Election watchdog Golos demands to be removed from ‘foreign agents’ list after court victory

Election watchdog Golos demands to be removed from ‘foreign agents’ list after court victory
Russian independent election watchdog, Golos, has applied to the Justice Ministry demanding to be excluded from the list of foreign agents after the Moscow City Court ruled the association had not violated the law on NGOs.

The Ministry of Justice will make a decision on the matter once it receives a copy of the court ruling, it said in a statement, according to Itar-Tass.

However, there are no regulations regarding the exact period of time that the ministry is allowed to take to consider the application, one of Golos' leaders, Grigory Melkonyants, told RIA Novosti.

On September 1, the Moscow City Court found no grounds for labeling the election watchdog group “a foreign agent." It cited the Constitutional Court ruling of April 2014, according to which an NGO is not obliged to register as a foreign agent if it refuses foreign funding.

The unsuccessful attempt by Norway's Helsinki Committee human rights group to transfer money to Golos “is not sufficient grounds to conclude that the association receives foreign funding, which is one of the requirements for listing an NGO as a foreign agent,” the Moscow Court concluded, as cited by Rapsi agency.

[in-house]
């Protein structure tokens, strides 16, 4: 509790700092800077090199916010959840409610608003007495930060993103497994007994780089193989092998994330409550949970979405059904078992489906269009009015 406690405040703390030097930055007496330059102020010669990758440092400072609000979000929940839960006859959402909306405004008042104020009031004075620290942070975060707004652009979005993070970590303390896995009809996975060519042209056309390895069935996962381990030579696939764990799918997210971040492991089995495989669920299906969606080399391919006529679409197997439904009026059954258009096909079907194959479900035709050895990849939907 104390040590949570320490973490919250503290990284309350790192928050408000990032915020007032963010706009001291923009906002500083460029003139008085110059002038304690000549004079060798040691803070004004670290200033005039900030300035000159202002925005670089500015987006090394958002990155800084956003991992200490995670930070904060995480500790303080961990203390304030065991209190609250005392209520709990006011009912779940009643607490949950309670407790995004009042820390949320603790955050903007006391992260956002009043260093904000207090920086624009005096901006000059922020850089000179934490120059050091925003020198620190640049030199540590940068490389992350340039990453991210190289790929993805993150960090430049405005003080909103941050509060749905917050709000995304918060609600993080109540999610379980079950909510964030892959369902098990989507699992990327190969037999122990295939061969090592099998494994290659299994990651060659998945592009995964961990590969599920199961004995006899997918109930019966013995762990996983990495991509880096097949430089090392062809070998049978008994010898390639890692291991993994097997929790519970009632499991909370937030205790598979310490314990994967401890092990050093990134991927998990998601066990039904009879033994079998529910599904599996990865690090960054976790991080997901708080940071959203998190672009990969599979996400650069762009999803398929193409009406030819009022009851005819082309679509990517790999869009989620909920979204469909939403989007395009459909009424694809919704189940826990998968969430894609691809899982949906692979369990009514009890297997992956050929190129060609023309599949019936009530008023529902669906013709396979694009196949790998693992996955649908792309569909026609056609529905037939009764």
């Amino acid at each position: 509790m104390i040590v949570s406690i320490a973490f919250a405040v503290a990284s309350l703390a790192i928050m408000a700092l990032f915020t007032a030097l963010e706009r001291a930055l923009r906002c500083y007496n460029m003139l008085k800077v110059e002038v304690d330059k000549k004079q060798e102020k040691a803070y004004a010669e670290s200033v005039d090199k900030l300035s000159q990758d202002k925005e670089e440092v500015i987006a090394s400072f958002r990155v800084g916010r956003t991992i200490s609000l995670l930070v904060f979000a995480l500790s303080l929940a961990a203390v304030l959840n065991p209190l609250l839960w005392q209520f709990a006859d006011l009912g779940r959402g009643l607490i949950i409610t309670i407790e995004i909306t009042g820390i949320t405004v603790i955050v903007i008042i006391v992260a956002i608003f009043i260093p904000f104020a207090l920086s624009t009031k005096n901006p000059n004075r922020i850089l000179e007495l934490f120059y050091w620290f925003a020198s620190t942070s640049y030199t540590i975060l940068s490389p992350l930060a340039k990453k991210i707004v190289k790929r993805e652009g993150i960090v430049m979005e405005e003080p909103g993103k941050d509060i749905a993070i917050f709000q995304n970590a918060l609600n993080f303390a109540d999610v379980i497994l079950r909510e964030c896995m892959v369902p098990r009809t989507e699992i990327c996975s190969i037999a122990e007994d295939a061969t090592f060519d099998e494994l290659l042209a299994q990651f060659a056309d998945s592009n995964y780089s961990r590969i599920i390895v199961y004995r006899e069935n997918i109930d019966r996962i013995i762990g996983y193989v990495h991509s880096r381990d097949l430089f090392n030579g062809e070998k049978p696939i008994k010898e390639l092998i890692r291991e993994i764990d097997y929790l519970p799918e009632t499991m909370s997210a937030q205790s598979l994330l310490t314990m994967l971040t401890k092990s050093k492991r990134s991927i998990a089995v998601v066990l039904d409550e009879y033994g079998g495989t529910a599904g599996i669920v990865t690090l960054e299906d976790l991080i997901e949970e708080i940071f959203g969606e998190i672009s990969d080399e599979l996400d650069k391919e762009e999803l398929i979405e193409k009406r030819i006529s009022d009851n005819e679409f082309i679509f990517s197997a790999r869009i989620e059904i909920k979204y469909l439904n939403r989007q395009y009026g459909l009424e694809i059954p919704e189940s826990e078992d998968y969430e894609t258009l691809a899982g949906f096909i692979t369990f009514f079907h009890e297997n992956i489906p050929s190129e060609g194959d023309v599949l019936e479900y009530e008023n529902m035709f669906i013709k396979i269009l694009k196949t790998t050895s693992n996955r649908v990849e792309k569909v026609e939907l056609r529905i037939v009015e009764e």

'Golos' Association executive director Grigory Melkonyants (RIA Novosti / Maxim Blinov)

It reversed lower courts’ rulings under which the organization was suspended and fined for its refusal to register as an NGO involved in foreign-funded political work – a procedure required by the highly-criticized 2012 law on “foreign agents”.

Thus, the Justice Ministry must remove Golos from the foreign agents list and the state must repay 400,000 rubles ($10,700) of paid fines,” Melkonyants wrote on Facebook. The group may also be able to demand that other restrictions on its activities need to be reconsidered, he added.

The election watchdog – one of the country’s most famous – was suspended for six months in June this year. The case against the group was based on the allegation that it received 308,000 rubles ($9,900) as part of the Andrey Sakharov Freedom prize, which was awarded by the Helsinki Committee in 2012.

The association denied it ever got the money and insisted it had not received foreign funding after the law on NGOs came into force.

Golos said on its website it is very much likely that the organization will resume its activities. It plans to discuss its future after Russia’s single all-Russian voting day on September 14.